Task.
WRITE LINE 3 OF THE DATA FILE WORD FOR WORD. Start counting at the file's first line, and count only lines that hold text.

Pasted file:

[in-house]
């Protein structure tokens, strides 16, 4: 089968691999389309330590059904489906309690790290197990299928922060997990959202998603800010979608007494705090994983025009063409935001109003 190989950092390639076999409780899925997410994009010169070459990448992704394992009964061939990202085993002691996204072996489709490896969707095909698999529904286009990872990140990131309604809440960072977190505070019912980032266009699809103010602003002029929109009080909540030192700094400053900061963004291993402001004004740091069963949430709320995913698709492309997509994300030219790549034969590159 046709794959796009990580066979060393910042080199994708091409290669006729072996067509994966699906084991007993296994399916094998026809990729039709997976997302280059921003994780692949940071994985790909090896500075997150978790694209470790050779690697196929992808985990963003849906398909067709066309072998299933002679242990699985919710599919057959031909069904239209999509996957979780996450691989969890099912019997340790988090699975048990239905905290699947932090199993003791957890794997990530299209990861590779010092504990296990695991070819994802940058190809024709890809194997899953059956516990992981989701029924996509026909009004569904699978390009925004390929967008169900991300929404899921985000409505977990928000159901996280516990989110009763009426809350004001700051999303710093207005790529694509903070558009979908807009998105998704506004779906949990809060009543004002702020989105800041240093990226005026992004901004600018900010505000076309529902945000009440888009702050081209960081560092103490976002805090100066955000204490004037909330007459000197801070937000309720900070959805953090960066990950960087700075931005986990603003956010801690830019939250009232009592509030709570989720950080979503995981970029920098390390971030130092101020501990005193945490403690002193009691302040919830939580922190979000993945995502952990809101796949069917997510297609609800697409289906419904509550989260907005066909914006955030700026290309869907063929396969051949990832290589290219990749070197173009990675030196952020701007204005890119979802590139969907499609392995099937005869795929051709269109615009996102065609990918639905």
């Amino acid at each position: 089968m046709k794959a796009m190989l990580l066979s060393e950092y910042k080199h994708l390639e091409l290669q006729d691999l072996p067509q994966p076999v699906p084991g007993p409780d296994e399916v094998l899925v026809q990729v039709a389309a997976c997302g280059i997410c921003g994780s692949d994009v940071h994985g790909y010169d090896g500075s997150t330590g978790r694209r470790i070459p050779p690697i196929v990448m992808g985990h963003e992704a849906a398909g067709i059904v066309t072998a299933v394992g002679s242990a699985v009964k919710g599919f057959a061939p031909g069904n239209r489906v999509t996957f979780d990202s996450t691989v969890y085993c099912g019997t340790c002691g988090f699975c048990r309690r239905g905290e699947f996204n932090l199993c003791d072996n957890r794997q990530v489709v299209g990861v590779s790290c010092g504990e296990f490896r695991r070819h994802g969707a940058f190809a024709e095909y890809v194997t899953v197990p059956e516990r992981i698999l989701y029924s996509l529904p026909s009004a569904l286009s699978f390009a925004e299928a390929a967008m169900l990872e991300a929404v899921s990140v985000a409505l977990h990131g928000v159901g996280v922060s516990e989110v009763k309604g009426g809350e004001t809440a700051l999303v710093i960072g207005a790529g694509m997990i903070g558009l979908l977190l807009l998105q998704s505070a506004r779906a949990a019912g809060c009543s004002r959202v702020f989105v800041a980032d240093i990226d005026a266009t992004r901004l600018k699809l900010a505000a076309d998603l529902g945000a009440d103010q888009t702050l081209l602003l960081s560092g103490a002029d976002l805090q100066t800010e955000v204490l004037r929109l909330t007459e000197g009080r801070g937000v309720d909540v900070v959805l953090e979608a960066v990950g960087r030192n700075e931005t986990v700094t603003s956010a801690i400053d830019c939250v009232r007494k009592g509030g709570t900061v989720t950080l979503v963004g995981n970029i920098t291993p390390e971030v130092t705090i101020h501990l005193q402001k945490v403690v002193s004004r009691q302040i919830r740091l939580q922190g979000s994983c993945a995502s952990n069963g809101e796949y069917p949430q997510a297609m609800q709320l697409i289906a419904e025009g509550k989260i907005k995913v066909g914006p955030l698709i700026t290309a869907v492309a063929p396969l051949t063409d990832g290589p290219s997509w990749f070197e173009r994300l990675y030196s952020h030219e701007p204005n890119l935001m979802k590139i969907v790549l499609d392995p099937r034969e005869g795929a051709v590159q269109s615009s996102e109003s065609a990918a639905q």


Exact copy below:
């Amino acid at each position: 089968m046709k794959a796009m190989l990580l066979s060393e950092y910042k080199h994708l390639e091409l290669q006729d691999l072996p067509q994966p076999v699906p084991g007993p409780d296994e399916v094998l899925v026809q990729v039709a389309a997976c997302g280059i997410c921003g994780s692949d994009v940071h994985g790909y010169d090896g500075s997150t330590g978790r694209r470790i070459p050779p690697i196929v990448m992808g985990h963003e992704a849906a398909g067709i059904v066309t072998a299933v394992g002679s242990a699985v009964k919710g599919f057959a061939p031909g069904n239209r489906v999509t996957f979780d990202s996450t691989v969890y085993c099912g019997t340790c002691g988090f699975c048990r309690r239905g905290e699947f996204n932090l199993c003791d072996n957890r794997q990530v489709v299209g990861v590779s790290c010092g504990e296990f490896r695991r070819h994802g969707a940058f190809a024709e095909y890809v194997t899953v197990p059956e516990r992981i698999l989701y029924s996509l529904p026909s009004a569904l286009s699978f390009a925004e299928a390929a967008m169900l990872e991300a929404v899921s990140v985000a409505l977990h990131g928000v159901g996280v922060s516990e989110v009763k309604g009426g809350e004001t809440a700051l999303v710093i960072g207005a790529g694509m997990i903070g558009l979908l977190l807009l998105q998704s505070a506004r779906a949990a019912g809060c009543s004002r959202v702020f989105v800041a980032d240093i990226d005026a266009t992004r901004l600018k699809l900010a505000a076309d998603l529902g945000a009440d103010q888009t702050l081209l602003l960081s560092g103490a002029d976002l805090q100066t800010e955000v204490l004037r929109l909330t007459e000197g009080r801070g937000v309720d909540v900070v959805l953090e979608a960066v990950g960087r030192n700075e931005t986990v700094t603003s956010a801690i400053d830019c939250v009232r007494k009592g509030g709570t900061v989720t950080l979503v963004g995981n970029i920098t291993p390390e971030v130092t705090i101020h501990l005193q402001k945490v403690v002193s004004r009691q302040i919830r740091l939580q922190g979000s994983c993945a995502s952990n069963g809101e796949y069917p949430q997510a297609m609800q709320l697409i289906a419904e025009g509550k989260i907005k995913v066909g914006p955030l698709i700026t290309a869907v492309a063929p396969l051949t063409d990832g290589p290219s997509w990749f070197e173009r994300l990675y030196s952020h030219e701007p204005n890119l935001m979802k590139i969907v790549l499609d392995p099937r034969e005869g795929a051709v590159q269109s615009s996102e109003s065609a990918a639905q």